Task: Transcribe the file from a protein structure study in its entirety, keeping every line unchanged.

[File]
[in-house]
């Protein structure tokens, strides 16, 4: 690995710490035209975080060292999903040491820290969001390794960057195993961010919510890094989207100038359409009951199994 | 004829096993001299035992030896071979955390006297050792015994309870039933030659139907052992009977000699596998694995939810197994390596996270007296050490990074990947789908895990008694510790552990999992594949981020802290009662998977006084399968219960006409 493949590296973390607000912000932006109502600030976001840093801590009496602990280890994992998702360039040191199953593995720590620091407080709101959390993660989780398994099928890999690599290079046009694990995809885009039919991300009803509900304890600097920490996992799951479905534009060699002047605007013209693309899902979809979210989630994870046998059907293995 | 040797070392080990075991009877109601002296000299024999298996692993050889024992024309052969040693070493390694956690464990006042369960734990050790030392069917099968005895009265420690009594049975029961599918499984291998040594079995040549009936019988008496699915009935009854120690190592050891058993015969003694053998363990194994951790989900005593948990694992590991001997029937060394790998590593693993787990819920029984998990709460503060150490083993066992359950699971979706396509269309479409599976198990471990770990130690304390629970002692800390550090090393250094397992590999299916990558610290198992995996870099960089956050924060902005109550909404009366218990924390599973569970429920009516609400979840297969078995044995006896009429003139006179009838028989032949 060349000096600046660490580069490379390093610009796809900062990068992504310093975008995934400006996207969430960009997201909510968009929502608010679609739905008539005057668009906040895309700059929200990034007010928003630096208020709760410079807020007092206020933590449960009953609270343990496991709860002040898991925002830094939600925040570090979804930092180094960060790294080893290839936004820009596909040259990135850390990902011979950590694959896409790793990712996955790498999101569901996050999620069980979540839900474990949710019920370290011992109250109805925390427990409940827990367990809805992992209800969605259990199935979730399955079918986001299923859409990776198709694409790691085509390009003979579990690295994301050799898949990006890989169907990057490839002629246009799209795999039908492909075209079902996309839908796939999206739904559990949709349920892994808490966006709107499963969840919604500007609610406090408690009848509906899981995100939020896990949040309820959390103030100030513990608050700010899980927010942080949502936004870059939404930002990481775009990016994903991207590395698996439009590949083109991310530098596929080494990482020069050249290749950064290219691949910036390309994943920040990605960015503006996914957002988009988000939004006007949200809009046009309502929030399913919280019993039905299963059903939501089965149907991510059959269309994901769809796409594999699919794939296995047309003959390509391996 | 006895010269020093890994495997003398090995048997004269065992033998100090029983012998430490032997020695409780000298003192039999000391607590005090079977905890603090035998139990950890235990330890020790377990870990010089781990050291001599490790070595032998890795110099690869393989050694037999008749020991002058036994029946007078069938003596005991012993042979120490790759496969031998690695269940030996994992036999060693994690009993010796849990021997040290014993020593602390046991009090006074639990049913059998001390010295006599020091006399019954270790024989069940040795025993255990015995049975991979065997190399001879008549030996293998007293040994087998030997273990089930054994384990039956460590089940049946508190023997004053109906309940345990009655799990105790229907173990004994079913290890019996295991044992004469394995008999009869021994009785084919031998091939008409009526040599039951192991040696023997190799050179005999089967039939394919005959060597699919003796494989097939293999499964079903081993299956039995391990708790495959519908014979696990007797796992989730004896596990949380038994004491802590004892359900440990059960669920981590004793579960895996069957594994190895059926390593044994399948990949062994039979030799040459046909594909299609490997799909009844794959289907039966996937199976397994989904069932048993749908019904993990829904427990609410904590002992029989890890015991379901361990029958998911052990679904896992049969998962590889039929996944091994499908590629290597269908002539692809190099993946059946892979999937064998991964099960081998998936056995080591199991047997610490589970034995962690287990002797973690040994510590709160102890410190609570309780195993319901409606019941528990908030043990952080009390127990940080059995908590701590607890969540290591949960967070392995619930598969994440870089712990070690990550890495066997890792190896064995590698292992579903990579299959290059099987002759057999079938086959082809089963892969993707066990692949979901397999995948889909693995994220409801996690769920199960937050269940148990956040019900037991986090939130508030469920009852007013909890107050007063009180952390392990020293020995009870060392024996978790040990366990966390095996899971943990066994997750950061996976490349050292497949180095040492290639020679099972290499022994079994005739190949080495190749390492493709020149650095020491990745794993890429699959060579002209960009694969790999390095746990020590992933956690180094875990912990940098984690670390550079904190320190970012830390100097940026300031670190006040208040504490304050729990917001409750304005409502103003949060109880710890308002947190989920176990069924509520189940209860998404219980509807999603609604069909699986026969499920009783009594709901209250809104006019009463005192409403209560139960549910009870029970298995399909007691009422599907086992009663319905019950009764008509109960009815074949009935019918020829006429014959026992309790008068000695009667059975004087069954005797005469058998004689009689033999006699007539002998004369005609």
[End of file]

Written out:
[in-house]
């Protein structure tokens, strides 16, 4: 690995710490035209975080060292999903040491820290969001390794960057195993961010919510890094989207100038359409009951199994 | 004829096993001299035992030896071979955390006297050792015994309870039933030659139907052992009977000699596998694995939810197994390596996270007296050490990074990947789908895990008694510790552990999992594949981020802290009662998977006084399968219960006409 493949590296973390607000912000932006109502600030976001840093801590009496602990280890994992998702360039040191199953593995720590620091407080709101959390993660989780398994099928890999690599290079046009694990995809885009039919991300009803509900304890600097920490996992799951479905534009060699002047605007013209693309899902979809979210989630994870046998059907293995 | 040797070392080990075991009877109601002296000299024999298996692993050889024992024309052969040693070493390694956690464990006042369960734990050790030392069917099968005895009265420690009594049975029961599918499984291998040594079995040549009936019988008496699915009935009854120690190592050891058993015969003694053998363990194994951790989900005593948990694992590991001997029937060394790998590593693993787990819920029984998990709460503060150490083993066992359950699971979706396509269309479409599976198990471990770990130690304390629970002692800390550090090393250094397992590999299916990558610290198992995996870099960089956050924060902005109550909404009366218990924390599973569970429920009516609400979840297969078995044995006896009429003139006179009838028989032949 060349000096600046660490580069490379390093610009796809900062990068992504310093975008995934400006996207969430960009997201909510968009929502608010679609739905008539005057668009906040895309700059929200990034007010928003630096208020709760410079807020007092206020933590449960009953609270343990496991709860002040898991925002830094939600925040570090979804930092180094960060790294080893290839936004820009596909040259990135850390990902011979950590694959896409790793990712996955790498999101569901996050999620069980979540839900474990949710019920370290011992109250109805925390427990409940827990367990809805992992209800969605259990199935979730399955079918986001299923859409990776198709694409790691085509390009003979579990690295994301050799898949990006890989169907990057490839002629246009799209795999039908492909075209079902996309839908796939999206739904559990949709349920892994808490966006709107499963969840919604500007609610406090408690009848509906899981995100939020896990949040309820959390103030100030513990608050700010899980927010942080949502936004870059939404930002990481775009990016994903991207590395698996439009590949083109991310530098596929080494990482020069050249290749950064290219691949910036390309994943920040990605960015503006996914957002988009988000939004006007949200809009046009309502929030399913919280019993039905299963059903939501089965149907991510059959269309994901769809796409594999699919794939296995047309003959390509391996 | 006895010269020093890994495997003398090995048997004269065992033998100090029983012998430490032997020695409780000298003192039999000391607590005090079977905890603090035998139990950890235990330890020790377990870990010089781990050291001599490790070595032998890795110099690869393989050694037999008749020991002058036994029946007078069938003596005991012993042979120490790759496969031998690695269940030996994992036999060693994690009993010796849990021997040290014993020593602390046991009090006074639990049913059998001390010295006599020091006399019954270790024989069940040795025993255990015995049975991979065997190399001879008549030996293998007293040994087998030997273990089930054994384990039956460590089940049946508190023997004053109906309940345990009655799990105790229907173990004994079913290890019996295991044992004469394995008999009869021994009785084919031998091939008409009526040599039951192991040696023997190799050179005999089967039939394919005959060597699919003796494989097939293999499964079903081993299956039995391990708790495959519908014979696990007797796992989730004896596990949380038994004491802590004892359900440990059960669920981590004793579960895996069957594994190895059926390593044994399948990949062994039979030799040459046909594909299609490997799909009844794959289907039966996937199976397994989904069932048993749908019904993990829904427990609410904590002992029989890890015991379901361990029958998911052990679904896992049969998962590889039929996944091994499908590629290597269908002539692809190099993946059946892979999937064998991964099960081998998936056995080591199991047997610490589970034995962690287990002797973690040994510590709160102890410190609570309780195993319901409606019941528990908030043990952080009390127990940080059995908590701590607890969540290591949960967070392995619930598969994440870089712990070690990550890495066997890792190896064995590698292992579903990579299959290059099987002759057999079938086959082809089963892969993707066990692949979901397999995948889909693995994220409801996690769920199960937050269940148990956040019900037991986090939130508030469920009852007013909890107050007063009180952390392990020293020995009870060392024996978790040990366990966390095996899971943990066994997750950061996976490349050292497949180095040492290639020679099972290499022994079994005739190949080495190749390492493709020149650095020491990745794993890429699959060579002209960009694969790999390095746990020590992933956690180094875990912990940098984690670390550079904190320190970012830390100097940026300031670190006040208040504490304050729990917001409750304005409502103003949060109880710890308002947190989920176990069924509520189940209860998404219980509807999603609604069909699986026969499920009783009594709901209250809104006019009463005192409403209560139960549910009870029970298995399909007691009422599907086992009663319905019950009764008509109960009815074949009935019918020829006429014959026992309790008068000695009667059975004087069954005797005469058998004689009689033999006699007539002998004369005609």